alcohol prior to the crash but later admitted to having taken a couple of shots to "deal  


with the cold."  He later told the police that he had taken two or three swigs of whiskey  


                                                                 3                                                           2427

----------------------- Page 4-----------------------

before heading to Noorvik.  He also stated that he had smoked a joint of marijuana  

between 6:00 and 7:00 p.m.  

                    Cleveland later told the police that Tickett admitted using cocaine on the  


day of the incident.   Cleveland also testified that even though she did not see Tickett  


drink any alcohol before the collision, and while he did not appear to be intoxicated, she  

smelled alcohol on him prior to the collision.  

                    Tickett consented to a blood draw, and a sample was taken shortly before  


midnight.  The State's analysis of the blood sample revealed that Tickett's blood alcohol  


level was .069 percent.  The defense analysis reflected a blood alcohol level of .052  


percent.  The Washington state toxicology lab also analyzed Tickett's blood and found  

that  it  contained  substances  indicating  prior  use  of  marijuana,  cocaine,  and  alcohol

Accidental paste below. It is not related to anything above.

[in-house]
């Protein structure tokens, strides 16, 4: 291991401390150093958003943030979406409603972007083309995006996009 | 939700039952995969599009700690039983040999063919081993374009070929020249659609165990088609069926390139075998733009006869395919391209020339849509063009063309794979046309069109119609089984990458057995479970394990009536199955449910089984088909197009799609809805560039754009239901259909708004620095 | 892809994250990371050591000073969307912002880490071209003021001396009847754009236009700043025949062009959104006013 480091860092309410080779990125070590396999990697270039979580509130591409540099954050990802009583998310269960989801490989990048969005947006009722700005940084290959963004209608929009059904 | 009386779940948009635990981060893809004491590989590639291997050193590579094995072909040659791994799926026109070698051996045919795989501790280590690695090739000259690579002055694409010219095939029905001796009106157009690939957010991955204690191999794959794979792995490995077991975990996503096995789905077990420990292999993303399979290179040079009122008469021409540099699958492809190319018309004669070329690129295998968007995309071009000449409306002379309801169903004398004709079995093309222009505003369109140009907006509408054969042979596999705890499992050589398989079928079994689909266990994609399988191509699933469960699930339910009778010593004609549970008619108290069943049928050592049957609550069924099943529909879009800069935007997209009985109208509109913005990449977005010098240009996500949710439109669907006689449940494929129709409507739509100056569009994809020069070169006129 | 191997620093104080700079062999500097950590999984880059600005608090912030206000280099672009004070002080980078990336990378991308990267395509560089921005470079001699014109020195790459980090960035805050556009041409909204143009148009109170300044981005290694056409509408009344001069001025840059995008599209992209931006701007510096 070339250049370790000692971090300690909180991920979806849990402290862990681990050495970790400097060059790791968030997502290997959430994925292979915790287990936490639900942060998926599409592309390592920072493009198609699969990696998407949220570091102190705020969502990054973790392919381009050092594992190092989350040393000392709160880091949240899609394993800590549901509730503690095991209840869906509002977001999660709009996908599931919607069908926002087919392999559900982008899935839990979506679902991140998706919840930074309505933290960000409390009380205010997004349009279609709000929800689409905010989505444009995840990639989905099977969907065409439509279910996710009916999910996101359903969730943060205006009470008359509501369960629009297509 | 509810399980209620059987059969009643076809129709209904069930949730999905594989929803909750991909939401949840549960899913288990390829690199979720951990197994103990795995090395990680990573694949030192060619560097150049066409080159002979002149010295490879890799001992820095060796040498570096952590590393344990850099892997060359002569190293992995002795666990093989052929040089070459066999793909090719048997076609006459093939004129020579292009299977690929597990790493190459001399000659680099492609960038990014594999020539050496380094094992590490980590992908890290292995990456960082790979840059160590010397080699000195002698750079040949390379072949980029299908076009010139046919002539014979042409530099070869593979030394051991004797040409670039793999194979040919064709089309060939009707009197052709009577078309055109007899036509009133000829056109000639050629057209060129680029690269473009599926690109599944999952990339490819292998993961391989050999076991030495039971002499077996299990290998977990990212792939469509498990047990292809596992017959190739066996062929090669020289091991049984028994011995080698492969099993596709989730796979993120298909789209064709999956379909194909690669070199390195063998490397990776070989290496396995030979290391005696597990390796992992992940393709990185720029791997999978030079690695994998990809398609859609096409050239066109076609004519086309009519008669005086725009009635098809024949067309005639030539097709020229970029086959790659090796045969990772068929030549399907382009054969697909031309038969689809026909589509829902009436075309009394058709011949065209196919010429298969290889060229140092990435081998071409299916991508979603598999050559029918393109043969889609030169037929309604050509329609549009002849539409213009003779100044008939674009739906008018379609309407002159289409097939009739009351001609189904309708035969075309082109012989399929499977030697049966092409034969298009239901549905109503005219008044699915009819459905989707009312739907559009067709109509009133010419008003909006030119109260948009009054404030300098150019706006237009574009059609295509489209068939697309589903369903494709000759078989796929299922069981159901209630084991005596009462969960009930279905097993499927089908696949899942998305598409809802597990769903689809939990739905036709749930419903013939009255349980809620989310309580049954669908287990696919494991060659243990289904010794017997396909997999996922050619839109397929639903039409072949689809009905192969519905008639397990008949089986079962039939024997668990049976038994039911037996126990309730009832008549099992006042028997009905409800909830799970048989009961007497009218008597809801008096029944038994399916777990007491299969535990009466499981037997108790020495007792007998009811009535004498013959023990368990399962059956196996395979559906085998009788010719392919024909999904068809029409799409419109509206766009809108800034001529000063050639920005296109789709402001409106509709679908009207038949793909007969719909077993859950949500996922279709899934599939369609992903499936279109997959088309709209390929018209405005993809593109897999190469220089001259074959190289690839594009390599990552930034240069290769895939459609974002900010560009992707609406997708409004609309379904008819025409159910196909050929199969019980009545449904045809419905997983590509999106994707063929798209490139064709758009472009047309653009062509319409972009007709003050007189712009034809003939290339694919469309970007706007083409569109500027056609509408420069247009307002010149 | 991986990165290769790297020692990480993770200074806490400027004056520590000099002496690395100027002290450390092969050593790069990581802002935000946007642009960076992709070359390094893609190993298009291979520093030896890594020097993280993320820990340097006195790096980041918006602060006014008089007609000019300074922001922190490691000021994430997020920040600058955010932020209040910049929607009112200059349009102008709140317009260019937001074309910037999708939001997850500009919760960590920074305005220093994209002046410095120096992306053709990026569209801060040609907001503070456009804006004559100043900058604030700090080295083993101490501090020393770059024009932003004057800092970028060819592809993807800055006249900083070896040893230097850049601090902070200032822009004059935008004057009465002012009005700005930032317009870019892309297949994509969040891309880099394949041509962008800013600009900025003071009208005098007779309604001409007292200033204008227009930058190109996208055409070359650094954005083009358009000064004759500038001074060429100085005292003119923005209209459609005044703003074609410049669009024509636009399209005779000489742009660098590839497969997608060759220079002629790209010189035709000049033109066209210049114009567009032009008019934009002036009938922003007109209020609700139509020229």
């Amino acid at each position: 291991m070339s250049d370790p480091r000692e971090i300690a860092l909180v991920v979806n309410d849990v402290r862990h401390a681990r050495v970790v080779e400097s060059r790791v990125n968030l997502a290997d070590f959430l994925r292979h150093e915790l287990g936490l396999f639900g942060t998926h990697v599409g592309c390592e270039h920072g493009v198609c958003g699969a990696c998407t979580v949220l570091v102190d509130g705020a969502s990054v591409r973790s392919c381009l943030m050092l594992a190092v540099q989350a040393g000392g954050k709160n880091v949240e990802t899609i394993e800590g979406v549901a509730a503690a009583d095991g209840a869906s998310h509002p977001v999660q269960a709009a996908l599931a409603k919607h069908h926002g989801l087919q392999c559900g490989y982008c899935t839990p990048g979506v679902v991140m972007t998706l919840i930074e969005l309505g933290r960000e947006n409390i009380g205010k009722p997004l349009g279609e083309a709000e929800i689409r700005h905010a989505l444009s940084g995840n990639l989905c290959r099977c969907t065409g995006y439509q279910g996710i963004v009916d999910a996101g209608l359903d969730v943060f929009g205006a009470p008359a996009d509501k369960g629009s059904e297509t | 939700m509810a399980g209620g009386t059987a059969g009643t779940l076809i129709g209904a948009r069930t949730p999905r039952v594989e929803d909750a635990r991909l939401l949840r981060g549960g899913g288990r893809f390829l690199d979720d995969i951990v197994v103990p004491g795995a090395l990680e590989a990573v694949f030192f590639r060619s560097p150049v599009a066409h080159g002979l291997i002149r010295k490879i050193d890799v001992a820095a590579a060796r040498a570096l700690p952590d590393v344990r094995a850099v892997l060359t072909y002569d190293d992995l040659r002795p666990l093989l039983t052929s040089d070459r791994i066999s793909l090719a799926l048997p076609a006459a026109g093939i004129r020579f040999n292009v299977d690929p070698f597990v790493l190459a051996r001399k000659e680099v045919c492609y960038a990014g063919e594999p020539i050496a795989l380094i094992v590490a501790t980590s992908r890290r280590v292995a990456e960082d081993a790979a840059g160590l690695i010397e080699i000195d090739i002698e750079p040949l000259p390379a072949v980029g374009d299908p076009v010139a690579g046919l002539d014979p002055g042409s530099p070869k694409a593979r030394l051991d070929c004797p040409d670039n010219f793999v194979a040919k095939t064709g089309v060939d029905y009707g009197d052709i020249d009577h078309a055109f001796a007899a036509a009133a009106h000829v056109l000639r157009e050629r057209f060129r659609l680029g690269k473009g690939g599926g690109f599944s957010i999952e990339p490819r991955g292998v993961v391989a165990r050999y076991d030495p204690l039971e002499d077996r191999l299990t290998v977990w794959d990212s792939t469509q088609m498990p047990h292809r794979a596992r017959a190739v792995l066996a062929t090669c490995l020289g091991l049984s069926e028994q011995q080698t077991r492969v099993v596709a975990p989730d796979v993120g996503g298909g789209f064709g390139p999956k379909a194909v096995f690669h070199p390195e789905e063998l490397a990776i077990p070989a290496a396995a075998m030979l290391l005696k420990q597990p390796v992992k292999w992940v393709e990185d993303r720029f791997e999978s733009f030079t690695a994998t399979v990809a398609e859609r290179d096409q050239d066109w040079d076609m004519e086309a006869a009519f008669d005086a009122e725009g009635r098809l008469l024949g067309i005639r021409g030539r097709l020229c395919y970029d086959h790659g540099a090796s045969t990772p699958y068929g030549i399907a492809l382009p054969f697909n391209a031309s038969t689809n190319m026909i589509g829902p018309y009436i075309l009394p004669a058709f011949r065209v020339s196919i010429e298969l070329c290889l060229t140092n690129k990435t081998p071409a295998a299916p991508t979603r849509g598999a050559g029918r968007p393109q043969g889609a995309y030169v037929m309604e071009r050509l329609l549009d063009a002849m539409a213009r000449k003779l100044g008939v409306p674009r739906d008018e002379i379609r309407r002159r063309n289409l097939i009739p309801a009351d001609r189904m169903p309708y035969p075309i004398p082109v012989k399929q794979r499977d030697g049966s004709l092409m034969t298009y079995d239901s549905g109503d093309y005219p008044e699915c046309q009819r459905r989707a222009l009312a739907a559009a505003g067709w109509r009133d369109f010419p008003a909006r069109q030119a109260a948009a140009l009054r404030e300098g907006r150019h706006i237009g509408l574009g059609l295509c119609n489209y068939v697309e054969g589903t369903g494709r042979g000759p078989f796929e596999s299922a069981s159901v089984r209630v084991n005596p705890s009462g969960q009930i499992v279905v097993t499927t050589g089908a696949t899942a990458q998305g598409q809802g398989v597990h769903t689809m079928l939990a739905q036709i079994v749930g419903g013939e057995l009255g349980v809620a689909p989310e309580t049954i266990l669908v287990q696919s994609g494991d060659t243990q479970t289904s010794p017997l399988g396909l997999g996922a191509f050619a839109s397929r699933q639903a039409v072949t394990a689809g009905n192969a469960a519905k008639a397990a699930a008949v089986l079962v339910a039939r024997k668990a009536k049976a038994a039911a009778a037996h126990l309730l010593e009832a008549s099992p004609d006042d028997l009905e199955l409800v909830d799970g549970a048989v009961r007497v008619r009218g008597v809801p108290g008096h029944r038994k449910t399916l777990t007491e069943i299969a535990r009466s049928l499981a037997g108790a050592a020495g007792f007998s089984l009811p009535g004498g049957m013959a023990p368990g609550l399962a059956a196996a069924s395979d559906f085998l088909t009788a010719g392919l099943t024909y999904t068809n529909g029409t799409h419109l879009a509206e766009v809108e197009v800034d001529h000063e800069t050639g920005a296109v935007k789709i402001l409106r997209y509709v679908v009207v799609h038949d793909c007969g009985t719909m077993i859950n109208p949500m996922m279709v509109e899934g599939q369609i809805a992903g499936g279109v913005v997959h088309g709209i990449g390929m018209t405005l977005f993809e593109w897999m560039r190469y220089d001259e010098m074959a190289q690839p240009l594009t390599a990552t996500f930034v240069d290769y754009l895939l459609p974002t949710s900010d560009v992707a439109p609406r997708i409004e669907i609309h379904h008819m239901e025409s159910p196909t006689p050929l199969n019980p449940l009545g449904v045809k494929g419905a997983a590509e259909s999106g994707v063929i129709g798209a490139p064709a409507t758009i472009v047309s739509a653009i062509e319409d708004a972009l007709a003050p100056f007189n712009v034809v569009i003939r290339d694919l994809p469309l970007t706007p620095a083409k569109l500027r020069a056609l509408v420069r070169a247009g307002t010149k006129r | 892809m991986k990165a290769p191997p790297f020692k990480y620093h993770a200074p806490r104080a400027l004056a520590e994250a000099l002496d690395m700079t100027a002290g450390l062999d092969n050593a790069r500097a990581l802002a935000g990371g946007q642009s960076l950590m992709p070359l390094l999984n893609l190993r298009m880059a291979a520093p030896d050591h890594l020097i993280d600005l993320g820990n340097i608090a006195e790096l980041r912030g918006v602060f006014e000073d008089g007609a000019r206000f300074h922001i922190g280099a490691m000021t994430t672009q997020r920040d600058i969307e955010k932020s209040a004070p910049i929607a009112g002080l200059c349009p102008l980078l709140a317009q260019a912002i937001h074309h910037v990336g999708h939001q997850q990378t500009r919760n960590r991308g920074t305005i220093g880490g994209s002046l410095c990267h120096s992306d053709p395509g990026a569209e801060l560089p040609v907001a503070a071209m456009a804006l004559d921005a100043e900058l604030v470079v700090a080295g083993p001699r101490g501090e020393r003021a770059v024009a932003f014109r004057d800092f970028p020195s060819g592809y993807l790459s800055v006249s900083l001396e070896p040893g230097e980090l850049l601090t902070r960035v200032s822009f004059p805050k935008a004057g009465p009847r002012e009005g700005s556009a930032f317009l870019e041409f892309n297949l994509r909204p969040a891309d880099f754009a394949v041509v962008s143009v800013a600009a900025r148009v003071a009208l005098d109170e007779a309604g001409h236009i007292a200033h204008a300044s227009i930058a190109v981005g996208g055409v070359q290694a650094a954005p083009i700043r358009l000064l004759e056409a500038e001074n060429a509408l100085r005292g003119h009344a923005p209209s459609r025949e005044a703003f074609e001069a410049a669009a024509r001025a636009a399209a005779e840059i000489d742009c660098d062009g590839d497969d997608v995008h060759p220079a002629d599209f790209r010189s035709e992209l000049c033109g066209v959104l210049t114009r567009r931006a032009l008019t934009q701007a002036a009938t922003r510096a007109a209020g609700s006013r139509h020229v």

(described in more detail below).  

                    A grand jury indicted Tickett on charges of second-degree murder 1 and  

                             2                                                                                   3 

first-degree assault;  the State added a charge of driving under the influence.   Prior to  


trial, Tickett moved to preclude the State from introducing evidence of his cocaine use  

on the day of the crash, but the court denied the motion.  

                    Superior Court Judge Ben Esch presided over Tickett's trial.  During the  


trial, the court granted Tickett's motion for a judgment of acquittal on the second-degree  


murder charge.  Following the acquittal, the State argued that Tickett was guilty of the  


lesser-included offense of manslaughter for recklessly causing Gollub's death.  The State  


     1    AS 11.41.110(a)(2).  

     2    AS 11.41.200(a)(l), (a)(3).  

     3    AS 28.35.030(a)(l), (a)(2).  

                                                               4                                                           2427  

----------------------- Page 5-----------------------

argued that Tickett was reckless in that he drove under the influence of drugs and alcohol           

at a speed of sixty miles per hour with foggy goggles.  

                      Tickett countered that his actions were not reckless.  He asserted that due  


to a number of factors, including the weather, Gollub's white clothing, and Schaeffer's  


head lamp allegedly being broken, he did not see the victims or the dog sled with enough  

time to stop.  Tickett also argued that he was not intoxicated and that Schaeffer was at  

fault for not moving the sled off the trail.